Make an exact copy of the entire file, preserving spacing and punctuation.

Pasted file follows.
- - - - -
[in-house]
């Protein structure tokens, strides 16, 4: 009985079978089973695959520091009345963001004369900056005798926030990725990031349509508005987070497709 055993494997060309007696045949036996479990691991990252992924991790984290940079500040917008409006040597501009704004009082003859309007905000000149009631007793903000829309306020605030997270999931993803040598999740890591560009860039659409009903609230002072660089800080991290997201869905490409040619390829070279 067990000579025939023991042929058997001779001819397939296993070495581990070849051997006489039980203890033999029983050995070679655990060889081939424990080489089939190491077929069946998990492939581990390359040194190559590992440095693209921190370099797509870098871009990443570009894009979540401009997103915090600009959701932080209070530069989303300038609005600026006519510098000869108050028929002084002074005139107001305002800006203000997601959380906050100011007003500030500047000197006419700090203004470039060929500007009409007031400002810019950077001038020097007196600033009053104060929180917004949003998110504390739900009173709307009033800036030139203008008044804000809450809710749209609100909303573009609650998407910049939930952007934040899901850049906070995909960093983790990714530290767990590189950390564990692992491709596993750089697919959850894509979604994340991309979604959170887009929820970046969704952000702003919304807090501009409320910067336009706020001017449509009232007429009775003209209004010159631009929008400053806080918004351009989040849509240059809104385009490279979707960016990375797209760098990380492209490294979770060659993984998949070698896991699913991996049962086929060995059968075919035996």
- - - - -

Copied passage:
[in-house]
């Protein structure tokens, strides 16, 4: 009985079978089973695959520091009345963001004369900056005798926030990725990031349509508005987070497709 055993494997060309007696045949036996479990691991990252992924991790984290940079500040917008409006040597501009704004009082003859309007905000000149009631007793903000829309306020605030997270999931993803040598999740890591560009860039659409009903609230002072660089800080991290997201869905490409040619390829070279 067990000579025939023991042929058997001779001819397939296993070495581990070849051997006489039980203890033999029983050995070679655990060889081939424990080489089939190491077929069946998990492939581990390359040194190559590992440095693209921190370099797509870098871009990443570009894009979540401009997103915090600009959701932080209070530069989303300038609005600026006519510098000869108050028929002084002074005139107001305002800006203000997601959380906050100011007003500030500047000197006419700090203004470039060929500007009409007031400002810019950077001038020097007196600033009053104060929180917004949003998110504390739900009173709307009033800036030139203008008044804000809450809710749209609100909303573009609650998407910049939930952007934040899901850049906070995909960093983790990714530290767990590189950390564990692992491709596993750089697919959850894509979604994340991309979604959170887009929820970046969704952000702003919304807090501009409320910067336009706020001017449509009232007429009775003209209004010159631009929008400053806080918004351009989040849509240059809104385009490279979707960016990375797209760098990380492209490294979770060659993984998949070698896991699913991996049962086929060995059968075919035996």